(Do people still say word up?)
Lots has happened over the last few weeks! On May 30th I went down to Port Washington, NY, on Long Island to see my Lullaby of the Iroquois performed by the Guggenheim Elementary Chorus and the Paul D. Schreiber High School Choir. The performance was quite a success, and rocked my socks, so to speak. I am truly honored to have had such a dedicated performance from these singers! I hope this will be the first of many successful collaborations between Paul D. Schreiber High School and the Ithaca College Composition studios! Along with the performance, the singers gave me a really special gift of a framed copy of the score to the piece signed by all the members of the choir. I'll keep this thing forever, ha ha! Thanks, everyone! You can see a close-up of the signed score on the Lullaby of the Iroquois page here on my site. As far as the lullaby goes, I'm going to try to get a couple of arrangements of it out, maybe SSAB and SATB, since it's current instrumentation is somewhat uncommon. Be on the look out for those in the coming days.
After the concert, my family and I ended up taking the ferry back to New London, CT on the way back. Don't have any pictures from the ferry, unfortunately. The trip across the sound was nice though. I'd missed the smell of the ocean (up in Ithaca, all we have are lakes), and for someone who hasn't been on a boat in like eight years or so, it was really refreshing to go out on the water, even if it was just a ferry ride (admittedly, by the end it almost felt like I was getting off the S.S. Anne).
In other news, I've written a couple of nocturnes for my first collection of them. I think the plan there is gonna be to write a set of fourteen and then take a break from them, and then eventually write the other fourteen at some future time. I've settled on fourteen so I can separate them into "Fortnights," which I think is a cool way of naming nocturnes, ha ha.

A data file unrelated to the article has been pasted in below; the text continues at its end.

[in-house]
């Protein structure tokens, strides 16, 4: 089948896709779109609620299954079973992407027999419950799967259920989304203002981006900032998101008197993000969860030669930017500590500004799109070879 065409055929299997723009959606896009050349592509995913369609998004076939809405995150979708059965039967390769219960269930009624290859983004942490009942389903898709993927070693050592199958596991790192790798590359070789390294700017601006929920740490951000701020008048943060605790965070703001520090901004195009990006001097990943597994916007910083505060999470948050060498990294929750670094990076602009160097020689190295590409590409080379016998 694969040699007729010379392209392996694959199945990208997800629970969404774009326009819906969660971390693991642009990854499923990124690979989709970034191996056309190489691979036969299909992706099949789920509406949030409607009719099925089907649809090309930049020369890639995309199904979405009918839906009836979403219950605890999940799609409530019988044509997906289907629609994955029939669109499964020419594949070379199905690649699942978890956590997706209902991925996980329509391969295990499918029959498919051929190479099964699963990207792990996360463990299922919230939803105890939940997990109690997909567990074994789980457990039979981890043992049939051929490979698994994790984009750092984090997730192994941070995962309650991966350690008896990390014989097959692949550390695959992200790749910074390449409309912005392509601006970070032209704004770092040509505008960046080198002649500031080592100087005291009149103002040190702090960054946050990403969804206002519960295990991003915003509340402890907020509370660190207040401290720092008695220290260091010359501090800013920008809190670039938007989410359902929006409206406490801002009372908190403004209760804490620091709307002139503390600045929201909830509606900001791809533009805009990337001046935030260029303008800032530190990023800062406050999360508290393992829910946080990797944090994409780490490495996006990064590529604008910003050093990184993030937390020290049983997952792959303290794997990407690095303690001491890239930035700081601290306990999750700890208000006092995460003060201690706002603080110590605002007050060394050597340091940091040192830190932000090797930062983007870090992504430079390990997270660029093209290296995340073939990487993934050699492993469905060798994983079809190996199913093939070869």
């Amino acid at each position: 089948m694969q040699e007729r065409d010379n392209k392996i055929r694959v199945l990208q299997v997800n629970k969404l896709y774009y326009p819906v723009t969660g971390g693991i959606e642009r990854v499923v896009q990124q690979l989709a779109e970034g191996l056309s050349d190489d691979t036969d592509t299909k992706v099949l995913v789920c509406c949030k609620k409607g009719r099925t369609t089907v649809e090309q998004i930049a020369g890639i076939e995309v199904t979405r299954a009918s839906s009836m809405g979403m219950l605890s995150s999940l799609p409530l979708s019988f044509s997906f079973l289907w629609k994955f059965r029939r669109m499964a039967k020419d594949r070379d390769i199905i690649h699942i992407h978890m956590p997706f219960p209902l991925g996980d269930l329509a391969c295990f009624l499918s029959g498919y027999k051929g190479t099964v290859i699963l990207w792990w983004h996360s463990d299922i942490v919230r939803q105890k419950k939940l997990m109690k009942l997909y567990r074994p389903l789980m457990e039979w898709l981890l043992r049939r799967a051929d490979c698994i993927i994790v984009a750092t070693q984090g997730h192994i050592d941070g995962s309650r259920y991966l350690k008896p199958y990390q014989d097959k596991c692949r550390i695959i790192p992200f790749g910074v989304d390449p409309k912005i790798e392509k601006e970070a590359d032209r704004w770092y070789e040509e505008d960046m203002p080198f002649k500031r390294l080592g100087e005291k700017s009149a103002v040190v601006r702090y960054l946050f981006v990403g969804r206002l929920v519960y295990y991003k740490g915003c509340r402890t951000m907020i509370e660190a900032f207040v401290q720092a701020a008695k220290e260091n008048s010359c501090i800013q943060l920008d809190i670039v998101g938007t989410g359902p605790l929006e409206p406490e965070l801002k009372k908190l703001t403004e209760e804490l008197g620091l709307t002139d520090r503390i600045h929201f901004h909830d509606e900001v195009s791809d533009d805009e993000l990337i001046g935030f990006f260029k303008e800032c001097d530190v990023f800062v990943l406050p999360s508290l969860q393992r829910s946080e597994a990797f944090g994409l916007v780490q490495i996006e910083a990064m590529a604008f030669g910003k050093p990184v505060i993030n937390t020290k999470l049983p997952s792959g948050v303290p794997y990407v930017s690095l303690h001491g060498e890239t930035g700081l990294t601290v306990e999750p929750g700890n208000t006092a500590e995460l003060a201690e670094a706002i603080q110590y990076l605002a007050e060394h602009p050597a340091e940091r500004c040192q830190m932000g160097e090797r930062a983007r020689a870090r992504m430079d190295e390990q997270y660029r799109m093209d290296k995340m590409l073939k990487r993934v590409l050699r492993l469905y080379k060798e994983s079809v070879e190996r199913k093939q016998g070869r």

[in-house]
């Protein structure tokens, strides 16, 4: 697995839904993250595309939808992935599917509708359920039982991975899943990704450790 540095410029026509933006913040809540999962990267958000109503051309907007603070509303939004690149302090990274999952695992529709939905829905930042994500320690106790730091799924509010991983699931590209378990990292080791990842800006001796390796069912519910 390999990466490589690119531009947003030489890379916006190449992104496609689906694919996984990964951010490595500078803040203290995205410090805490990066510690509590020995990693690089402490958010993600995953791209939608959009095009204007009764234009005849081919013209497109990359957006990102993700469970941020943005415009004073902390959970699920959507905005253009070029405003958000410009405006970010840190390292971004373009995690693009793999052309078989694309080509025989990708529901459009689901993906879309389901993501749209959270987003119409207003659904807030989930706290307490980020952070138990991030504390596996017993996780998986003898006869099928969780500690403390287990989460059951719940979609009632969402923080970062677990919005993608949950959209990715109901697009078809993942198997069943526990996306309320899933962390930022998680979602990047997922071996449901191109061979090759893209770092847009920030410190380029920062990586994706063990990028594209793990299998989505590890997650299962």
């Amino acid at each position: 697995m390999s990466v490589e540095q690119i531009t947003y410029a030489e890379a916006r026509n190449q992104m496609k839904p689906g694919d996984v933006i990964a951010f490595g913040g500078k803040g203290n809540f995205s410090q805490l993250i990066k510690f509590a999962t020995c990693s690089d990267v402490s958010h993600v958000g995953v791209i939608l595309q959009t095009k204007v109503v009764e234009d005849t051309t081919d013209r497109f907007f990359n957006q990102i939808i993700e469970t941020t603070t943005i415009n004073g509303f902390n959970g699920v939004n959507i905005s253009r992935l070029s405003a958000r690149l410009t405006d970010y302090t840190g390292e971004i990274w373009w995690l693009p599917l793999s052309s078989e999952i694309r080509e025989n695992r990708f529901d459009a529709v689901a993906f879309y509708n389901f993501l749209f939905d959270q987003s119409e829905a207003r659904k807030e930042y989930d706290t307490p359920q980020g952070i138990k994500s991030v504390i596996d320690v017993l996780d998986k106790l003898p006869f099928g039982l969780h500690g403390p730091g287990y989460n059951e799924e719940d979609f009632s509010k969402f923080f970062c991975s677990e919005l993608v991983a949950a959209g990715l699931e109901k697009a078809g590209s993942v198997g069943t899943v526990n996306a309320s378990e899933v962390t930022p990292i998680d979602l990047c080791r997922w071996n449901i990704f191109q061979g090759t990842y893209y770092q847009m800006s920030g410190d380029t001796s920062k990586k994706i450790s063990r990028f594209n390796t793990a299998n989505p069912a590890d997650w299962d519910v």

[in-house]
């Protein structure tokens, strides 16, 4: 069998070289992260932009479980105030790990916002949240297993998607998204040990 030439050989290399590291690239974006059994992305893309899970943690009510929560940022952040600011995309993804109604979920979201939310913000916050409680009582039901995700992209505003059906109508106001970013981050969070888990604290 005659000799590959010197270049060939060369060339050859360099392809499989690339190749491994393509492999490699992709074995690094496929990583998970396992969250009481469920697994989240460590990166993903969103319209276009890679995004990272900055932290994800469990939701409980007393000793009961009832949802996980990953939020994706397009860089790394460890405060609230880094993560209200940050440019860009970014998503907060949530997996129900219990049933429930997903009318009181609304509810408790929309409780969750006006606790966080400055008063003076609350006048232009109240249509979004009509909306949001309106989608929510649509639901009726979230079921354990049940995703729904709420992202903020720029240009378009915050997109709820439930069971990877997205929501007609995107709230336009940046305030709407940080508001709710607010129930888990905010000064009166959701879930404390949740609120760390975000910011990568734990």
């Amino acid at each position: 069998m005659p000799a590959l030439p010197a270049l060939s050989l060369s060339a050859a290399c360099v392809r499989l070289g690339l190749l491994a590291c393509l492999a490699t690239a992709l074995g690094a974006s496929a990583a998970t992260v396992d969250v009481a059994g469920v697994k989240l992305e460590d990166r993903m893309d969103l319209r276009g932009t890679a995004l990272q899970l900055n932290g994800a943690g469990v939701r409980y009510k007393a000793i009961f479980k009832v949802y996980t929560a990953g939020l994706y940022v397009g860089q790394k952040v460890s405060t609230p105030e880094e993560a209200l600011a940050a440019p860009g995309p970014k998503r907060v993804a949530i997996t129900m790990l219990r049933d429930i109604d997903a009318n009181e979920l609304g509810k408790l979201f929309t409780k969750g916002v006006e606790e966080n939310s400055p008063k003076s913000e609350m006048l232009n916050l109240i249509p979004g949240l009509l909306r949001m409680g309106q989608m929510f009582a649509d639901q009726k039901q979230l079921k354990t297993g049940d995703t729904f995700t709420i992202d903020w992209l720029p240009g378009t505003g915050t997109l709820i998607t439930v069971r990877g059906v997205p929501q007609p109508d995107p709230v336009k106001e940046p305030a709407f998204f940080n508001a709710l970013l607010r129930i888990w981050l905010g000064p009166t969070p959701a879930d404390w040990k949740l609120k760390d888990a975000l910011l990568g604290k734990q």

Along with the other projects I mentioned in my previous post, I'm adding another song cycle to the list (I know, right?). My voice professor, Ivy Walz, is becoming a mother very soon, and I thought I'd surprise her with a funny little song cycle using some of Hilaire Belloc's Cautionary Tales for Children (so hopefully she isn't reading this, since it will spoil the surprise). The tales contain a lot of ridiculous dark humor based on 19th century sensibilities. One story, for example, details a boy who "ran away from his Nurse, and was eaten by a Lion." In fact, most of the stories, I think, were made to scare children into following rules. I mean, if as a child you heard the story of Matilda, who "told Lies, and was Burned to Death," would you ever again tell a lie in your life? I should hope not, ha ha.
A lot of the stories are somewhat gruesome, but when you take into account the time in which they were written, a time when, for example, it was perfectly acceptable for schoolboys to be punished by beating, it makes more sense. And, to be clear, these aren't meant to be sung to children, or at least not in a way that should scare them. Although when you really think about some of the nursery rhymes that are sung to children, they can be somewhat frightening....
Well, anyway, as I said, the songs as I'm writing them are meant to poke fun at the ridiculous ideas adults would use back in those days to get their kids to follow rules. Haven't settled on a title for the collection yet, but it'll probably be something ironically innocuous like bedtime stories or something, ha ha (and if I'm reeeeeeally lucky, Ivy might sing them for me some time next year. March maybe? Diane Birr on piano? We'll see).